Friday, February 08, 2019

Bad photographs showcased by the Catholic Herald

An imperfect photograph (of mine) of the chapel at Prior Park School, Bath, during the LMS Priest
Training Conference 2018. Notice how natural light is coming in from the back, while the altar
is bathed in yellow, artificial light. The vestments have a yellowish tinge and the surplices of the
clergy in choir a blueish tinge: a compromise 'colour balance' I adopted when processing the photo.
Another week, another rather second-rate photograph given the full-page treatment in the Catholic Herald. This time, as well as the poor lighting, the camera appears to have been focused on the altar (hardly visible in the gloom), whereas the brightly-lit reredos some distance behind it is out of focus.

I'm sure a common response to my curmudgeonly comments will be that I should be more charitable to what is, presumably, an amateur photographer sending in a snap to the Catholic Herald for which he will not even be paid. This response, however, is part of the cult of mediocrity which has done huge damage to the Church, and should be ruthlessly uprooted wherever it is found.

Naturally, small, charitable Catholic associations and impoverished parishes struggle to produce professional-looking publicity, or music; they struggle with the legal obligations imposed by data-processing, safeguarding, and employment law; they can't always answer the phone or process requests for documents as quickly as one would wish. The Latin Mass Society is in the same category. But let us not embrace a culture of incompetence, half-hardheartedness, and kindergarten artistic standards as if it were a good thing in itself. Let us at least continue the struggle against the difficulties inevitable to under-resourced organisations.

And when there is a supposedly professional, commercial institution in our midst, like the shiny new magazine-format Catholic Herald, let us hold it to decent standards. Enough of this rubbish.

As I wrote on this blog some years ago:

I think most people can tell when a parish fails to rise to great heights of artistry through sheer lack of resources. The state of the building and nature of the parishioners will tell you enough. Such a situation, where poverty is matched with zeal, has made many Catholic artists want to contribute to community life at their own cost, as an act of charity. When artistic mediocrity is matched with pile carpets, expensive sound-systems and a well-heeled congregation, then you know that it is ideological.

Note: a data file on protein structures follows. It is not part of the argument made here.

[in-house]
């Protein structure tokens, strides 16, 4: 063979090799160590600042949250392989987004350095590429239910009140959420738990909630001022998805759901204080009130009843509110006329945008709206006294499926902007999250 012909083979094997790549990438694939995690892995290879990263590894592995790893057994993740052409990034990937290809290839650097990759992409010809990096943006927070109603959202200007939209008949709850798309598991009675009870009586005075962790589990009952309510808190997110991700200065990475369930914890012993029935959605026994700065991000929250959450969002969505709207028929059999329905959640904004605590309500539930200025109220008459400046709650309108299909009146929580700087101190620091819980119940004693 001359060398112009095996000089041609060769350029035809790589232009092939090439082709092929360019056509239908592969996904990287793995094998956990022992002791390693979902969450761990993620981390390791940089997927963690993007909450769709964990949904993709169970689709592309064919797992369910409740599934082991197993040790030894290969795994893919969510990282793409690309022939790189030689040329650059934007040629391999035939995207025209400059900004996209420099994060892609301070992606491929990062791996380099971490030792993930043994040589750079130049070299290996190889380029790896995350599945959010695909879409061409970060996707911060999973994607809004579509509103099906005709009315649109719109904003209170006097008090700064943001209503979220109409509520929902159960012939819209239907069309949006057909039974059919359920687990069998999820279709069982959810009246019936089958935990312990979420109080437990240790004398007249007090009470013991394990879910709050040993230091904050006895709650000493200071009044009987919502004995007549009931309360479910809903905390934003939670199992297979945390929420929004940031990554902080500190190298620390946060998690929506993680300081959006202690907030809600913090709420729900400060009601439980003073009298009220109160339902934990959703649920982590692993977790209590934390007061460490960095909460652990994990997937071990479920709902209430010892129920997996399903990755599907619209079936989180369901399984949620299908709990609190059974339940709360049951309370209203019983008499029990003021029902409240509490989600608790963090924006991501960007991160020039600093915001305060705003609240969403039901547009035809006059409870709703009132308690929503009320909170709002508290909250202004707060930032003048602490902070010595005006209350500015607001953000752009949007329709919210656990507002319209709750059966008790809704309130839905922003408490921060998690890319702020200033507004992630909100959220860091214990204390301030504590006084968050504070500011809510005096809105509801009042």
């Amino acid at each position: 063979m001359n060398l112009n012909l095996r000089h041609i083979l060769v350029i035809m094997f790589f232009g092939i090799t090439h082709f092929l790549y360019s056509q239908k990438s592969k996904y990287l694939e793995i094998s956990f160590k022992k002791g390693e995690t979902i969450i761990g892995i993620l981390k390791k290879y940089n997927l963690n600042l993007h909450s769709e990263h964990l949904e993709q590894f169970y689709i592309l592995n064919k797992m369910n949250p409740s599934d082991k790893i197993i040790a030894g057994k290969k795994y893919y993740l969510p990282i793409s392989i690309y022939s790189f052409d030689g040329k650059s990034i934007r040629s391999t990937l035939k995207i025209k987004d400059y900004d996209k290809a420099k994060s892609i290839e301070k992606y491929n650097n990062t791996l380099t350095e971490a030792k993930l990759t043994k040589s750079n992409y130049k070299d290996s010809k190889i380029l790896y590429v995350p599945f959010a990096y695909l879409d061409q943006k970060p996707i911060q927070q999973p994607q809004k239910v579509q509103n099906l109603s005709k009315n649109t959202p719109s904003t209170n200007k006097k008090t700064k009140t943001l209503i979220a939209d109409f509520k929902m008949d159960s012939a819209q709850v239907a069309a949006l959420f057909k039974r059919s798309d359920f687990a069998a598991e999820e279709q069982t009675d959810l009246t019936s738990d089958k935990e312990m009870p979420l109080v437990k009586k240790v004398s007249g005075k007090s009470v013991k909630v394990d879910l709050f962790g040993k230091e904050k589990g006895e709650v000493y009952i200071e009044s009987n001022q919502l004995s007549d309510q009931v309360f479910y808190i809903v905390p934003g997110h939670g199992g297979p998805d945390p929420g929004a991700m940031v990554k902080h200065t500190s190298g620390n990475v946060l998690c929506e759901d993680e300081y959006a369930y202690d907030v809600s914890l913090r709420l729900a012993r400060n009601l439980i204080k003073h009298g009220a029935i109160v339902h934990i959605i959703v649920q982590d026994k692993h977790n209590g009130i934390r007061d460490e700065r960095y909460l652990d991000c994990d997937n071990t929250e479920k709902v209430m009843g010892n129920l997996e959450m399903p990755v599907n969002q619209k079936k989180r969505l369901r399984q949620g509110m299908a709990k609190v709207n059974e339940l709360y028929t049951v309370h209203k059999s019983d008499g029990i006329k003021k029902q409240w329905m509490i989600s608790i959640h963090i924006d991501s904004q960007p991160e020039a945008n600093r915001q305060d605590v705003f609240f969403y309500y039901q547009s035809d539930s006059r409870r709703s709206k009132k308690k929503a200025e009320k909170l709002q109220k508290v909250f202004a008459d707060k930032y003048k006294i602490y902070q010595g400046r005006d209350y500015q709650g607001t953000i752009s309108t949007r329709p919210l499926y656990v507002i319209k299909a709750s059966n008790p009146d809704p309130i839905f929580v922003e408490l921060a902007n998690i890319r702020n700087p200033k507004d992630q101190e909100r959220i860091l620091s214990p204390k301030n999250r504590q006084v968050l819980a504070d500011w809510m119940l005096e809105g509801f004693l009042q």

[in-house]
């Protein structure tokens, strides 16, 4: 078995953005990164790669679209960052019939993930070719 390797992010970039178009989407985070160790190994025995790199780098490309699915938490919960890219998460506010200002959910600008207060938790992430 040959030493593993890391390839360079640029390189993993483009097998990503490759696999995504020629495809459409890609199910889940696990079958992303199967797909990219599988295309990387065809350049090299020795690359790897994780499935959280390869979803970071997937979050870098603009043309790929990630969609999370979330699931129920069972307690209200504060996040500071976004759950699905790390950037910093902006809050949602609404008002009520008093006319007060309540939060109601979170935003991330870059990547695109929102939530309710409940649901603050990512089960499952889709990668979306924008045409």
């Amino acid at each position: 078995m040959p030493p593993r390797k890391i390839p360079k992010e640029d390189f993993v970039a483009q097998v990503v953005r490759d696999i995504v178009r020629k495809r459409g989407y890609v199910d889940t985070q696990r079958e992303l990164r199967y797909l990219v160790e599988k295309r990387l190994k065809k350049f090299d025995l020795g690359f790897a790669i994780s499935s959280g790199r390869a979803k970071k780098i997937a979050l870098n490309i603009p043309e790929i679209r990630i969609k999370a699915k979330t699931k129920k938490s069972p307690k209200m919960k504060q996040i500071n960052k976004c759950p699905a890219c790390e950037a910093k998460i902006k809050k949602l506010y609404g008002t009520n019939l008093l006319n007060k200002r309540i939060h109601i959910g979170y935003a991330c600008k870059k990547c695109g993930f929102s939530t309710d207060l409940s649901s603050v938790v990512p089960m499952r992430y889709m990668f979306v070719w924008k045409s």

Here is the letter which the Catholic Herald declined to publish. In trying to be charitable, I cast the blame on the lighting in this particular case, but the fact is they should never have published the photograph I refer to.

As a keen amateur photographer of churches and the liturgy (with more than 22,000 photographs on my Flickr account), I have been looking at your series of photographs of church interiors with increasing dismay. It is not entirely the photographers’ fault. The biggest problem has been poor lighting, but the latest offering displays, at the Lady Altar of St James’ Spanish Place in London (Jan 18), blue lilies.
They might seem appropriate, but they are hardly credible.
Parish priests who would like their churches to look good in photographs would do well to consider two principles. First, please don’t over-illuminate the sanctuary—or anything else—leaving the rest of the church shrouded in darkness. Second, please don’t mix yellow lights with white lights.
It appears that the white cloak of the statue of Our Lady in the photograph you have reproduced is illuminated by a warm artificial spotlight, and the lilies are dimly lit with cool natural light: a photographer’s headache. Even worse, and entirely avoidable, are churches where yellow spotlights clash with white fluorescent lights.
The problem is not nearly so obvious to naked human eyes—as Chesterton wrote, ‘Terrible crystal more incredible /Than all the things they see’—though poorly considered church illumination does nothing for the atmosphere.
Sometimes the human eye and brain can be too clever by half. I once parked a yellow car for an evening in London, and set off home after dark in a white one. It took me some time to find it, but the number-plate was the same as mine and my key fitted the ignition. It was parked under a yellow street lamp, and where everything had a yellow tinge I was seeing ‘yellow’ as ‘white’.
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